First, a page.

October 24, 2006



How incredibly sad that, three-and-a-half years after what was supposed to be a quick-and-easy invasion, a Stryker armored vehicle is what passes for a Baghdad police car; the peace (if you dare call it that) is best managed through a gunner’s site; and the only dependable patrolman is an anxious American G.I.

Reporter Michael Gordon and Photographer Jim Wilson filed this story on the military situation (“To Stand or Fall in Baghdad: Capital Is Key to Mission“) for the NYT.  Sobering isn’t the word.  Bottom line, our “last best” strategy of “clear and hold” isn’t working because American forces can’t trust the loyalty of Baghdad’s police, and Iraqi Army forces refuse to serve in the city.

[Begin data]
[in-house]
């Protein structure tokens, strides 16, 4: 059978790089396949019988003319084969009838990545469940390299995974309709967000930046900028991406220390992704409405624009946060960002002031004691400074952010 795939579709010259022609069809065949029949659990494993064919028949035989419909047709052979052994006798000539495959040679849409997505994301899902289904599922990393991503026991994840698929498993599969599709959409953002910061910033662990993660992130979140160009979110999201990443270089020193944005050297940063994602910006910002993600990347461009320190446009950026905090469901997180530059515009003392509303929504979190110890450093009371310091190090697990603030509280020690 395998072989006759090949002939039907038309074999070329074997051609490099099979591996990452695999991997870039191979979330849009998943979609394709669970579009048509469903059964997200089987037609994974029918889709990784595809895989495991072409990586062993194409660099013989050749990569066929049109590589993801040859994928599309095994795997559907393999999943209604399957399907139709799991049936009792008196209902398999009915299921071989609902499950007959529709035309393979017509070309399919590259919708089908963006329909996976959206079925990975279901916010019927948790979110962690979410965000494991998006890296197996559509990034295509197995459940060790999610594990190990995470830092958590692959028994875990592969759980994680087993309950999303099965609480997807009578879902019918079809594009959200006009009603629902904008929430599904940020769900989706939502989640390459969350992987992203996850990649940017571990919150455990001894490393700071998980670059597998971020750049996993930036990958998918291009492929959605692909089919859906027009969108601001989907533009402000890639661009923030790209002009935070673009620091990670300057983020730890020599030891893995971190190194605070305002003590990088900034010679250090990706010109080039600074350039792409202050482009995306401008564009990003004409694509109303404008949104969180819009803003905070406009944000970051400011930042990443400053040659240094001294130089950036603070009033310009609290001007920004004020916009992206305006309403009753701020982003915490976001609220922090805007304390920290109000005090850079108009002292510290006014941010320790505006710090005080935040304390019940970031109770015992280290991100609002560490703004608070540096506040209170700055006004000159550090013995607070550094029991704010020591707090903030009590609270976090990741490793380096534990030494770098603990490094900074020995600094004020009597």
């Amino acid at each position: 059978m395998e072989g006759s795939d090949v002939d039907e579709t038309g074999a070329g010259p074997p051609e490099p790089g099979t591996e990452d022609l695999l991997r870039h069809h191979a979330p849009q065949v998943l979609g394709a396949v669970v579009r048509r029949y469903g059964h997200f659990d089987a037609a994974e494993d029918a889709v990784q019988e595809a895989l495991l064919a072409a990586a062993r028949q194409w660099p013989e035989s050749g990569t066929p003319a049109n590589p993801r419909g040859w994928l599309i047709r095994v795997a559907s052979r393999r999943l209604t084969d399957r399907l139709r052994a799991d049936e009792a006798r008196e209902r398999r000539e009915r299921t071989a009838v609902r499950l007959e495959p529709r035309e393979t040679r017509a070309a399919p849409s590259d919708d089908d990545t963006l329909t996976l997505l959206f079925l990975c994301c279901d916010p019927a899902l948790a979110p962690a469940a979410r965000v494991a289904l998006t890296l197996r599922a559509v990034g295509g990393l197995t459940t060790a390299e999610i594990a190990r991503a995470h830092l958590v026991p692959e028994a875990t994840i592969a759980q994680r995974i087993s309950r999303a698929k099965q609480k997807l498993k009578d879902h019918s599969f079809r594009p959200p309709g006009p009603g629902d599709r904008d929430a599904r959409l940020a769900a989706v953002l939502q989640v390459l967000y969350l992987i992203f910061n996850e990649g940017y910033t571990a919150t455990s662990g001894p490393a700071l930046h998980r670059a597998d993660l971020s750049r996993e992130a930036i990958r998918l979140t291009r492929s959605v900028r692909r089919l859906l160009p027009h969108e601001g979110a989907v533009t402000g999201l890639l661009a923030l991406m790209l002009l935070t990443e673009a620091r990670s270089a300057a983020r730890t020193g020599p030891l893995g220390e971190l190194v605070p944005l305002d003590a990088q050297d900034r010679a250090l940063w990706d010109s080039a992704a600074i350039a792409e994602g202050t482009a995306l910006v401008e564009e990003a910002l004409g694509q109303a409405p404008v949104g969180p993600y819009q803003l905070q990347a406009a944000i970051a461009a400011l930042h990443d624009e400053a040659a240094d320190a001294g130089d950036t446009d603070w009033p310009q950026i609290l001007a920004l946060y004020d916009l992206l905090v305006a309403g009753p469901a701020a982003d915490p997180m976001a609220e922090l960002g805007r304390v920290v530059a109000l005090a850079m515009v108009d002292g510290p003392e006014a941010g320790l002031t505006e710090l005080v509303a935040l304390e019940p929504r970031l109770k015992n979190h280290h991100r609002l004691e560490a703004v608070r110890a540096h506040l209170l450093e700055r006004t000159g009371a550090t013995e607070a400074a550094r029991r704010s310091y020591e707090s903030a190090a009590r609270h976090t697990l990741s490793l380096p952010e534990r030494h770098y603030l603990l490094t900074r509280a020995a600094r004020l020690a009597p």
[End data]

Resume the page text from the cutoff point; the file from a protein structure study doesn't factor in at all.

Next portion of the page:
In the slide show, take a special look at the Iraqi policemen.  It’s a study of people present in body but not in mind.


Although dry and procedural, this image captures the whole horribly sorry situation.  The caption reads as follows:

Two Iraqi officers, from different checkpoints in Baghdad, discovered that their radios did not have matching frequencies.

With Baghdad descending into not just ethnic and religious, but tribal factionalism, we are offered a cluster of Iraqi officers, no two in the same uniform, standing right next to each other, but hopelessly lost as to how to communicate.

(images: Jim Wilson/NYT.  Baghdad.  October 23, 2006. nyt.com)

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Michael Shaw
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